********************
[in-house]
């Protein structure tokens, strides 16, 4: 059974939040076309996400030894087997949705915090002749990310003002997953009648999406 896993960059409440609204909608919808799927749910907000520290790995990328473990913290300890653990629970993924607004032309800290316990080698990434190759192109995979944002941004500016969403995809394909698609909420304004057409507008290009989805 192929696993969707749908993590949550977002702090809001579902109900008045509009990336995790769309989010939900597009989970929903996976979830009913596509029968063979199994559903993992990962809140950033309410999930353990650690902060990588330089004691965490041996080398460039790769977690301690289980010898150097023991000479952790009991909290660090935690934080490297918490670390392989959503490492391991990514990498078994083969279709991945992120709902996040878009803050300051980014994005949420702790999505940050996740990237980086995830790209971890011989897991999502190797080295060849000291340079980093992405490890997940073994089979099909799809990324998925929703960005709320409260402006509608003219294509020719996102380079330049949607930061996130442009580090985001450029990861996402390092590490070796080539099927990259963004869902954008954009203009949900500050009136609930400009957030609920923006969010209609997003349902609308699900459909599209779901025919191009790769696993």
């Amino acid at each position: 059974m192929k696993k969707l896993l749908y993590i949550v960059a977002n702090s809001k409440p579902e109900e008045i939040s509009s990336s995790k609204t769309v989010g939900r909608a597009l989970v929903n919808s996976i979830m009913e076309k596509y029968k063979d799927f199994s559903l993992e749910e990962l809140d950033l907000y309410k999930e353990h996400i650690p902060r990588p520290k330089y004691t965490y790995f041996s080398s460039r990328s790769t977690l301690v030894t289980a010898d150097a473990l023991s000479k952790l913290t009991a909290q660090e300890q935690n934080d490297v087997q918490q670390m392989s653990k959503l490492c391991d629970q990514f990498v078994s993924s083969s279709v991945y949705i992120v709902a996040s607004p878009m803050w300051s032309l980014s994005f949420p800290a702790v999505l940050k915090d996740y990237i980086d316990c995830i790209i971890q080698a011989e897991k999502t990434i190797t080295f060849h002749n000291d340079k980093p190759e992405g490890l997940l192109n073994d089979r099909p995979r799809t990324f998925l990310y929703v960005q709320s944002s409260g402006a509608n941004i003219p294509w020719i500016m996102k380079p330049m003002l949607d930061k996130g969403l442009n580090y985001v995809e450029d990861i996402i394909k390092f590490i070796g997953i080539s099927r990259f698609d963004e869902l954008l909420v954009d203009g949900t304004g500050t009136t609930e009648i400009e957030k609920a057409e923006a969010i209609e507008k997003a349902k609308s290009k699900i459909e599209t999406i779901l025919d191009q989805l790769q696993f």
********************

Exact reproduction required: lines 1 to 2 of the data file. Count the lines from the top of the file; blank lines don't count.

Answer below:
[in-house]
């Protein structure tokens, strides 16, 4: 059974939040076309996400030894087997949705915090002749990310003002997953009648999406 896993960059409440609204909608919808799927749910907000520290790995990328473990913290300890653990629970993924607004032309800290316990080698990434190759192109995979944002941004500016969403995809394909698609909420304004057409507008290009989805 192929696993969707749908993590949550977002702090809001579902109900008045509009990336995790769309989010939900597009989970929903996976979830009913596509029968063979199994559903993992990962809140950033309410999930353990650690902060990588330089004691965490041996080398460039790769977690301690289980010898150097023991000479952790009991909290660090935690934080490297918490670390392989959503490492391991990514990498078994083969279709991945992120709902996040878009803050300051980014994005949420702790999505940050996740990237980086995830790209971890011989897991999502190797080295060849000291340079980093992405490890997940073994089979099909799809990324998925929703960005709320409260402006509608003219294509020719996102380079330049949607930061996130442009580090985001450029990861996402390092590490070796080539099927990259963004869902954008954009203009949900500050009136609930400009957030609920923006969010209609997003349902609308699900459909599209779901025919191009790769696993």